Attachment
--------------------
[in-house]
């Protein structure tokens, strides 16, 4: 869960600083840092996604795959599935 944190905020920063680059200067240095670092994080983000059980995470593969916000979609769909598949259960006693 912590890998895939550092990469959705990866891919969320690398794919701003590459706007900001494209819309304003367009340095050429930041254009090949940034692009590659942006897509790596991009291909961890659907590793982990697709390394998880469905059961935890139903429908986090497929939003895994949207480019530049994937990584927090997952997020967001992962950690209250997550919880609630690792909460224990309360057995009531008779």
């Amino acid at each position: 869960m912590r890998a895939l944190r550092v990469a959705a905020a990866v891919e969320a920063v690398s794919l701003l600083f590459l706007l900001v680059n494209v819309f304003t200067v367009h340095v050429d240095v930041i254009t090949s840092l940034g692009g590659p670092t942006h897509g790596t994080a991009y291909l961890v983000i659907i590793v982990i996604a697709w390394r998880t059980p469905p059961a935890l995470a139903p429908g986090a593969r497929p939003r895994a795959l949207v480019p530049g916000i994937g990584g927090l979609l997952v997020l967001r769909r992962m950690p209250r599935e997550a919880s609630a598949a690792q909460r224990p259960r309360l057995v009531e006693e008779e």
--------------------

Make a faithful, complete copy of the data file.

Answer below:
[in-house]
């Protein structure tokens, strides 16, 4: 869960600083840092996604795959599935 944190905020920063680059200067240095670092994080983000059980995470593969916000979609769909598949259960006693 912590890998895939550092990469959705990866891919969320690398794919701003590459706007900001494209819309304003367009340095050429930041254009090949940034692009590659942006897509790596991009291909961890659907590793982990697709390394998880469905059961935890139903429908986090497929939003895994949207480019530049994937990584927090997952997020967001992962950690209250997550919880609630690792909460224990309360057995009531008779």
């Amino acid at each position: 869960m912590r890998a895939l944190r550092v990469a959705a905020a990866v891919e969320a920063v690398s794919l701003l600083f590459l706007l900001v680059n494209v819309f304003t200067v367009h340095v050429d240095v930041i254009t090949s840092l940034g692009g590659p670092t942006h897509g790596t994080a991009y291909l961890v983000i659907i590793v982990i996604a697709w390394r998880t059980p469905p059961a935890l995470a139903p429908g986090a593969r497929p939003r895994a795959l949207v480019p530049g916000i994937g990584g927090l979609l997952v997020l967001r769909r992962m950690p209250r599935e997550a919880s609630a598949a690792q909460r224990p259960r309360l057995v009531e006693e008779e």